Last month, Tesla CEO Elon Musk sent out a tweet complaining about his personal security being put at risk by people announcing his travel plans online.
The tweet was in response to a January 18 announcement from Sawyer Merritt that he wouldn’t be posting any reported travel plans for Elon Musk anymore. The Tesla pundit initially tweeted about Musk’s plans to visit the Berlin plant but later deleted the message.
While Musk did not nominate anyone, his biggest beef appears to be with a Twitter bot called @ElonJet, which tracks every flight of the billionaire’s 2015 Gulfstream G650ER business jet (callsign N628TS) using publicly available data.
As it turns out, Elon Musk allegedly approached the creator of the said Twitter account, a 19-year-old Jack Sweeney from Orlando, Florida, with an offer to cease these activities in exchange for $5,000.
“Can you take this down? It is a security risk.”
That was the first private Twitter message Sweeney claims Musk sent him in late November 2021, but another one stands out because it highlights the billionaire’s worries.
“I don’t love the idea of being shot by a nutcase.”
That didn’t seem to convince the University of Central Florida freshman to stop tracking Musk’s jet. In short interviews with Fox 35 Orlando and NewsNation Now (see videos attached to this story), Sweeney said he rejected the offer, demanding ten times more.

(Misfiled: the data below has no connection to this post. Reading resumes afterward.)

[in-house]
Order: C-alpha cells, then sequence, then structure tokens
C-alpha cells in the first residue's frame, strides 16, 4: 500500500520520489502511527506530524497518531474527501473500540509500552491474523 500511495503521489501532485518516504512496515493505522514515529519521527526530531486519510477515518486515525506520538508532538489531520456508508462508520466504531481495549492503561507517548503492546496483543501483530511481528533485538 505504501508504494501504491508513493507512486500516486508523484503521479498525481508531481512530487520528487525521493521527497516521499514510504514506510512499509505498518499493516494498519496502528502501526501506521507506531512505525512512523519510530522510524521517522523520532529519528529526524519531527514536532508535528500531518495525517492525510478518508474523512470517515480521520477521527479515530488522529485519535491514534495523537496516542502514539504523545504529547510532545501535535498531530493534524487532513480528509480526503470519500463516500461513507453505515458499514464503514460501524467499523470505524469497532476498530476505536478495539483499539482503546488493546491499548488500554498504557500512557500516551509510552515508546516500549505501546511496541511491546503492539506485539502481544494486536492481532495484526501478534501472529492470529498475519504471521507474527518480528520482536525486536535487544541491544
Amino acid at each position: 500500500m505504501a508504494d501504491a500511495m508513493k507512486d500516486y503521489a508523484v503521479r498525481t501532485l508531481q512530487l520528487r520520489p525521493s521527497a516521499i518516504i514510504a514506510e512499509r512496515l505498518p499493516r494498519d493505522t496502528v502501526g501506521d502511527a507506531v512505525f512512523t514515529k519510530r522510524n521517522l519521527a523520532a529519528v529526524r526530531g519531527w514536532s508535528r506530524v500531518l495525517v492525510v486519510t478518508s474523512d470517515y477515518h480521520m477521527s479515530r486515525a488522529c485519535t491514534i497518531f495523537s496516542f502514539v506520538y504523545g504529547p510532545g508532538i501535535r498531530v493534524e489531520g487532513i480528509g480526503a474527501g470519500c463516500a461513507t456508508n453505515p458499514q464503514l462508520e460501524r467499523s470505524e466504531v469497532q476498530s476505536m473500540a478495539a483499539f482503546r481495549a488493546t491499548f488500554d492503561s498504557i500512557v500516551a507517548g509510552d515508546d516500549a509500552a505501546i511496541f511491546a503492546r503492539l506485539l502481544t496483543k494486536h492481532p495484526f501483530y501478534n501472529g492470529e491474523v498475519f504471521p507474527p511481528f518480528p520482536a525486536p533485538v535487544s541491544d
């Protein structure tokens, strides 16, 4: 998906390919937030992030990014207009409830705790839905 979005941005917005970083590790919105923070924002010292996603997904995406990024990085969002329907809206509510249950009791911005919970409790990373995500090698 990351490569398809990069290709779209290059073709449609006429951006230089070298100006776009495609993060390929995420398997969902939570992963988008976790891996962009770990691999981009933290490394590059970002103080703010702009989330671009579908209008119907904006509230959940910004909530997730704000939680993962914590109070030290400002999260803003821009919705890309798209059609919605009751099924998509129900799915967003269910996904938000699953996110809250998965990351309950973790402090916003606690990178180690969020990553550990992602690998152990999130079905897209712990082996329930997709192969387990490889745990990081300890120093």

“I’ve put in it so much work and time it’s something I enjoy doing and $5,000 doesn’t seem like a lot for how much I get out of it.”
After Sweeney told Musk he wanted at least $50,000 or maybe an internship to stop tracking his business jet, messages from the Tesla CEO stopped coming. Shortly after that, Sweeney realized Musk added some privacy blocks on his jet as a means to prevent it from being tracked. That did not faze him, though.
“I still know how to track it.”
The Twitter account titled “Elon Musk’s Jet” has exploded in popularity since Sweeney showed to Fox 35 Orlando and other news outlets the messages he allegedly received from Musk. At the time of writing, he has almost 277,000 followers and has even received a part-time app developer job from UberJets.
While this computer and plane aficionado breaks no specific laws—his bots use data from Automatic Dependent Surveillance–Broadcast (ADS-B) transponders—one cannot ignore the privacy invasion and potential danger posed to Musk’s security.
From the interviews, it’s pretty clear that Sweeney treats this as a game and likely sees it as a stepping stone to social media fame. Understandably, Elon Musk does not share his enthusiasm.
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